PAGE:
Some questions that remain about his work: anyone who has lived in a large flat would like to know how communal decisions are made about who is to come, when people are to leave, what kind of limits if any are to exist on behaviour. Laing said he has at least 20 people arriving a week at his houses. Who gets admitted? How? And what if the person does not want ever to leave this haven and return to the world.
Again, Laing stresses providing people and places that will be responsive to the needs of these so-called psychotics. But how, especially since he has become so famous does he avoid becoming a guru, the focus for the sanity of his patient? Being with disturbed people is incredibly demanding; you may be the first, the only person ever to respond to their desires and dreams. How do you avoid being trapped by this? How do Laing and his friends cope with being the basis for reality for these people? It's an inevitable problem, but the goal beyond being simply "responsive" is, to help the patient to become self-sufficient and not dependent on any person or place outside him. It would be interesting to know how Laing encourages this sense of independence.
Finally, his meditation. He said he was doing a free associative method that aimed at breaking down his cognitive filters, in effect destroying his ability to think. Actually I thought Kesey had settled this business of trying to get beyond words and thoughts to total experience. He pointed out that even with the fastest reflexes, the time it took to translate a stimulus into a concept was at least 1/30th of a second. What we experienced always had happened a split second before, so we are always living a movie of our lives. No perception without conception. Now the Void may be a nice place to visit but Laing while he was here often seemed to he having difficulty in handling the material world.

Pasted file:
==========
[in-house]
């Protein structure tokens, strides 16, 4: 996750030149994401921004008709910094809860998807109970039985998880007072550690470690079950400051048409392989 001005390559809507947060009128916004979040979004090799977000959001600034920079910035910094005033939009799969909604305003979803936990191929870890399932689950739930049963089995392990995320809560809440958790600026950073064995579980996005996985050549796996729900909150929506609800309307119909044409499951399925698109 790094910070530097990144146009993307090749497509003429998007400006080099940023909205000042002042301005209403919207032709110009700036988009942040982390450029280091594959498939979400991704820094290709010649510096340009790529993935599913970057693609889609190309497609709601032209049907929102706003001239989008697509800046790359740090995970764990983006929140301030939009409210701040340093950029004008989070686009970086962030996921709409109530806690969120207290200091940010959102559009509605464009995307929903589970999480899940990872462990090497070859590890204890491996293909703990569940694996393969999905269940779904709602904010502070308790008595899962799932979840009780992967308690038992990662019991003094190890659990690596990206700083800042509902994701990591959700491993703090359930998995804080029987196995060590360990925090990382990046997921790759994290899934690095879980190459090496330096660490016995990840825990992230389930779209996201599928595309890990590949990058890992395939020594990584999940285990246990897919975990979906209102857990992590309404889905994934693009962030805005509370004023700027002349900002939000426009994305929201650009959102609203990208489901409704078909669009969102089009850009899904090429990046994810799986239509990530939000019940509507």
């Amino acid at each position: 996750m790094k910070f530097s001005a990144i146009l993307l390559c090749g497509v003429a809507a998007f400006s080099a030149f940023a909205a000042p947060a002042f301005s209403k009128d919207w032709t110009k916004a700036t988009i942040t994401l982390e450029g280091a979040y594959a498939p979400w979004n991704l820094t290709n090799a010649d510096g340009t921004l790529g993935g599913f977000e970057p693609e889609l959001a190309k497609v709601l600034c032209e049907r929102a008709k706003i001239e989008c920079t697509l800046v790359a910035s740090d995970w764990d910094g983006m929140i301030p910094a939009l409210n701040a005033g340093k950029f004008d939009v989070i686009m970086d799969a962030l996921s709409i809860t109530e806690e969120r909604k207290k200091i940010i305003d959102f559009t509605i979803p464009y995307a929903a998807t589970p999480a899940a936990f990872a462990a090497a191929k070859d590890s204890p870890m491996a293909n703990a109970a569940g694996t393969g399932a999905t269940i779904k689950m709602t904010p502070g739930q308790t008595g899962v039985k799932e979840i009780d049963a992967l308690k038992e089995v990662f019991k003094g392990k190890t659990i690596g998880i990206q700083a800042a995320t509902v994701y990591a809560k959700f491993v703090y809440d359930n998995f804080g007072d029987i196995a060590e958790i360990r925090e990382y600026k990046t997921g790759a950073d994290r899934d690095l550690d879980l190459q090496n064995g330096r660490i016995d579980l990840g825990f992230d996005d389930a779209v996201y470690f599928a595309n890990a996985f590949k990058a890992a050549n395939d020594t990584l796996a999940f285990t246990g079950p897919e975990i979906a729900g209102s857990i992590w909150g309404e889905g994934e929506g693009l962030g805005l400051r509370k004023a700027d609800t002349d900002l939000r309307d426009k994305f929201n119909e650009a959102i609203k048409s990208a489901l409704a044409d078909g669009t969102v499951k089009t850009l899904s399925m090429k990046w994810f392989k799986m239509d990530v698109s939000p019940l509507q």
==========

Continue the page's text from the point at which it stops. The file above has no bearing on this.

Listening to him talk was usually an ordeal. It took him so long to find a word, complete a sentence. Not to mention the incessant blinking, face twitching and paper shuffling, that were hard enough to watch, let alone to start you imagining what was going on inside his head. A distinctive feature of our society is that no-one really expects that their private growth will occur within social institutions. You get by in them, you survive, especially economically, but real living, real growth occurs with your lover, your friends, and what you do together. The concern with Laing is that what he is doing with his private growth may be fucking up his ability to play public games, like the Chancellor's lectures, altogether.